Each rose growing greenhouse is equipped with a large heater at each end, but Dillon says they try to grow the roses without artificial heat "because they ship better ~ they look better, and they're hardier."
He advises against transplanting a 2-1/2" pot into a one- or two-gallon pot "because it takes forever for the roots to fill out in the pot, and you won't get any growth to speak about until the roots hit the edge of the pot; then you'll get top growth." It is better to graduate to a 4" or 6" pot, before going into a 1-gallon pot. A new Mini can be planted directly in the ground but some less vigorous varieties will just "sit there." Most taller varieties do well "provided you don't keep them too wet. Roots only grow when it's dry enough because they're looking for water ~ that's their purpose, besides anchoring the plant; they look for water and nutrients." (Thus, the argument for good drainage.)
Nor'East presently sells 400,000 to 500,000 miniature roses per year from both coasts ~ nearly 100 varieties are grown. Each year there are 3 to 5 new introductions and the same number of varieties must be eliminated from the catalogue.
Harm's new miniature rose introductions for 1994 are Velvet Touch and School Days, a bright yellow with a smallish bloom. Both get up to 18" tall. He will also have the sole '94 AOE winner, Jackson & Perkins' Hot Tamale. This pink, orange and yellow blend has already made it to the top of the exhibitors' "must-have" lists.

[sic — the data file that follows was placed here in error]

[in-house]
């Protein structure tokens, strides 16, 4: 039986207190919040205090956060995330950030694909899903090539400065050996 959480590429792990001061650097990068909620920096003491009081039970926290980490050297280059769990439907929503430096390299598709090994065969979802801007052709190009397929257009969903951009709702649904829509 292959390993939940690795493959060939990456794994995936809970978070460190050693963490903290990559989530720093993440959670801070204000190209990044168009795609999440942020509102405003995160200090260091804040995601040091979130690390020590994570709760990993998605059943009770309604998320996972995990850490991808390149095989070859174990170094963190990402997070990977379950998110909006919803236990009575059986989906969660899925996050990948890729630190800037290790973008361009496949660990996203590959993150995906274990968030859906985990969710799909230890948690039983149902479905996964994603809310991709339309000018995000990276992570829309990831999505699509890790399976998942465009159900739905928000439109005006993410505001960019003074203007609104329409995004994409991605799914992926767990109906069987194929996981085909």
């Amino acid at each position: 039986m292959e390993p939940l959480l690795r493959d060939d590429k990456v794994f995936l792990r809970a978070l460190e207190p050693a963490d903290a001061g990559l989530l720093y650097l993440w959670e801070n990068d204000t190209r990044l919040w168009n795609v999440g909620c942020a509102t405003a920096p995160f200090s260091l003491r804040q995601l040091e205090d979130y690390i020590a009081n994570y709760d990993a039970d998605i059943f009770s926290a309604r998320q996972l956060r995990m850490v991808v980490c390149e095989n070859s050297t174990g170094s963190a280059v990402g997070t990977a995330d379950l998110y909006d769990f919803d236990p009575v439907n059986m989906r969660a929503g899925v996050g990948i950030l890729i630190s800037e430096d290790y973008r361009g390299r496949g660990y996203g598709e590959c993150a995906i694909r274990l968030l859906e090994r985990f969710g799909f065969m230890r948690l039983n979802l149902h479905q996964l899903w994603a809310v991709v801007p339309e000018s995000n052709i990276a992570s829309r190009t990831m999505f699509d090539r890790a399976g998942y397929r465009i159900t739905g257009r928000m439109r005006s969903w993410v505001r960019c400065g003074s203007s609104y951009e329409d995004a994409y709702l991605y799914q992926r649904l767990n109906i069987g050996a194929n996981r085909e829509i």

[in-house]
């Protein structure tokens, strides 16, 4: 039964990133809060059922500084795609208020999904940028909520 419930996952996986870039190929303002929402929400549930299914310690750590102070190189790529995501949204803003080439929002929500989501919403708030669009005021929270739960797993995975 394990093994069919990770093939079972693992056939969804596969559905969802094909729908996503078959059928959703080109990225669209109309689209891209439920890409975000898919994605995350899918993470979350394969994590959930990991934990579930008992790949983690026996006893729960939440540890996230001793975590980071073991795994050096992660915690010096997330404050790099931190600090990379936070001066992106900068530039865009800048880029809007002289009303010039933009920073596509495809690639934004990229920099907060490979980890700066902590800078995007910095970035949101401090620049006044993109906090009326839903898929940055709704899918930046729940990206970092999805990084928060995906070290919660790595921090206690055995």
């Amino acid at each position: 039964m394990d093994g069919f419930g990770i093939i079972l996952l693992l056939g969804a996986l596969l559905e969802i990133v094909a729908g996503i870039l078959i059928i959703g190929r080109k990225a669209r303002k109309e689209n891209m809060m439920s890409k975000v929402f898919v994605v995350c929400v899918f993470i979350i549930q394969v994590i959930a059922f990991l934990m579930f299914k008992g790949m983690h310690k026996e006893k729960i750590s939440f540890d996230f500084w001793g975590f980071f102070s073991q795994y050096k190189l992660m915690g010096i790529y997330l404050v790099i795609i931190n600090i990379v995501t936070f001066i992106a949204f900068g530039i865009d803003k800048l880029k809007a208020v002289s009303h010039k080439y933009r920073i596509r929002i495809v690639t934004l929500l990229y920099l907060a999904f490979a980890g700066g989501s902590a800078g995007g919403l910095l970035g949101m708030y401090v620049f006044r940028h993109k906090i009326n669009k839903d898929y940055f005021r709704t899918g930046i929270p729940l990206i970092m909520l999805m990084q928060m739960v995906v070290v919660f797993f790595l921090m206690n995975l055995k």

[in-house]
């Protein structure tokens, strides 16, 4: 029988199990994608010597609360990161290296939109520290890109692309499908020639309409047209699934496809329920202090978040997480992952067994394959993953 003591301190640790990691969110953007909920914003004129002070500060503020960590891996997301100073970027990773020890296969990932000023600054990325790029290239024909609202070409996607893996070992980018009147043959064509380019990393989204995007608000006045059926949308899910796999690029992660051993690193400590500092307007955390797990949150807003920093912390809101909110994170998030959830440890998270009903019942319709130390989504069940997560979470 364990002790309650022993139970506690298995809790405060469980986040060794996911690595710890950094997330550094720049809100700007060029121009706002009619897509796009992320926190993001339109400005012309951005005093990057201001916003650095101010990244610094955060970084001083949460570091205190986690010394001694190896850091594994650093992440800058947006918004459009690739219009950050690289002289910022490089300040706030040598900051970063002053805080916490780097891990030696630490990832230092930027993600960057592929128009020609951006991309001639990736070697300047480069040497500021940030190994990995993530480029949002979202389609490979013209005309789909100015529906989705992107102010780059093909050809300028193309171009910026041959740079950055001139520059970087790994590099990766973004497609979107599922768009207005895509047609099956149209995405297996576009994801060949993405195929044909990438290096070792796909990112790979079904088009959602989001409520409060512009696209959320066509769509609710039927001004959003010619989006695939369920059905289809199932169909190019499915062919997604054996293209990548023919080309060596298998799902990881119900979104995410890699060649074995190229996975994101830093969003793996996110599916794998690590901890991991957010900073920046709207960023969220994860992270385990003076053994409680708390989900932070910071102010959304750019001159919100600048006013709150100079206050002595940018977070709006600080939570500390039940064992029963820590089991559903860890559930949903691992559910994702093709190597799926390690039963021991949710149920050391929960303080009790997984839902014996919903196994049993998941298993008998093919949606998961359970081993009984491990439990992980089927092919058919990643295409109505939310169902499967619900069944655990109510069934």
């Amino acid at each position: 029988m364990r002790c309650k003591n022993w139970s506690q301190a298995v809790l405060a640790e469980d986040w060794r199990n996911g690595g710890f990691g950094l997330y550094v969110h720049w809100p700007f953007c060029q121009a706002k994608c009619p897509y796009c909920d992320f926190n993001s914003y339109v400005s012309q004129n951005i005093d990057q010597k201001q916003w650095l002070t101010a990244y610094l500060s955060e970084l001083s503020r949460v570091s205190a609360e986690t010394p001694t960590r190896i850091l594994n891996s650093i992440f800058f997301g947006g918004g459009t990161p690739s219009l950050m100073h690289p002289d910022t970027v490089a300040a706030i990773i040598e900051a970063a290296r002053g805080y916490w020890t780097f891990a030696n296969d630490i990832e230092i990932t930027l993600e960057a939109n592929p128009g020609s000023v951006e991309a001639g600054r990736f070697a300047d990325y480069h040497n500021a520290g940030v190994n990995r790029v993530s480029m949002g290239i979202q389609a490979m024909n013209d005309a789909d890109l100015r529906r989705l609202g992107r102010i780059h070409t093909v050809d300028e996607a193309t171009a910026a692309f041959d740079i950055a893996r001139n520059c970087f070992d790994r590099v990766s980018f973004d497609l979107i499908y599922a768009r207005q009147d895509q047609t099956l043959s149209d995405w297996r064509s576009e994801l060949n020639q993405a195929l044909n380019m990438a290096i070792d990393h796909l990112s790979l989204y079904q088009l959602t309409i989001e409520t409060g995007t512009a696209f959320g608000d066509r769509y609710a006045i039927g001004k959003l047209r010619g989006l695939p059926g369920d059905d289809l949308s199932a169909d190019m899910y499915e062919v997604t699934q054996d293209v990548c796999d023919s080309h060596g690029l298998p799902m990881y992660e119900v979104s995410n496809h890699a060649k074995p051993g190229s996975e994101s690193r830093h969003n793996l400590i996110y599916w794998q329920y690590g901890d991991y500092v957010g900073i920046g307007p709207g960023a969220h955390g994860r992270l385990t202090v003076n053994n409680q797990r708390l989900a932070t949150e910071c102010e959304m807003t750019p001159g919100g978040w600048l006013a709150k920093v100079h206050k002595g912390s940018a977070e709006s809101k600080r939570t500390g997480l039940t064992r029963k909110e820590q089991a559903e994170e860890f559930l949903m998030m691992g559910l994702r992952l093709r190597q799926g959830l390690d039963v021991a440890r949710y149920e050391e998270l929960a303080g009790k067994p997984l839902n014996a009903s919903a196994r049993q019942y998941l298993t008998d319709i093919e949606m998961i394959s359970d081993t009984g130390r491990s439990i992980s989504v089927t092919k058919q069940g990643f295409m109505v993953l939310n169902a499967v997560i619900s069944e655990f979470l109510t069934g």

A new one that is expected to be introduced in May '94 is "a really delicious lavender, well-saturated but not that harsh lilac, a soft lavender with excellent form, blooms a lot, grows very nicely, and has everything BUT fragrance," according to Saville. It is still unnamed.
One of Dillon's favorites is Lights of Broadway, a bright orange miniature rose with bright yellow reverse. It will be introduced in May '94 or January '95.
Also for future introduction, he has "one that 'feels' like Party Girl, but much better; and one that's like Jean Kenneally, same color on a more compact plant, and smaller blooms (I don't know how it is for you, but the blooms are almost 2" in diameter here)." There is also an exquisite yellow, now known as #51, which is "going in the trials next year, so that puts it 4 years away [from introduction]. But, I think #51 is going to be an excellent exhibition rose." [Could that have been 'Behold'?]
Harmon Saville is now "semi-retired" ~ he still does the hybridizing, but his son John is the boss, in charge of running Nor'East. This gives Harm plenty of time to pursue his other favorite pastime, fishing!
At the ARS Fall '93 National Convention, Harm was the proud recipient of the American Rose Society's highest commendation, the Gold Medal of Honor, awarded for service to the Society and the rose. He has truly earned the prize.
In preparation for writing this article, Kathy DeRoo interviewed Harmon Saville via telephone in 1993.
Harmon Saville passed away in 1996. The Ontario, CA facility was closed a couple of years later. In 2003, the Saville family sold the remaining Nor'East headquarters facility in Massachusetts.
© Copyright Kathy DeRoo. All rights reserved.
This article was originally published in "Rose Ecstasy," bulletin of Santa Clarita Valley Rose Society, Kitty Belendez, Editor.
Photos © Copyright by Kitty Belendez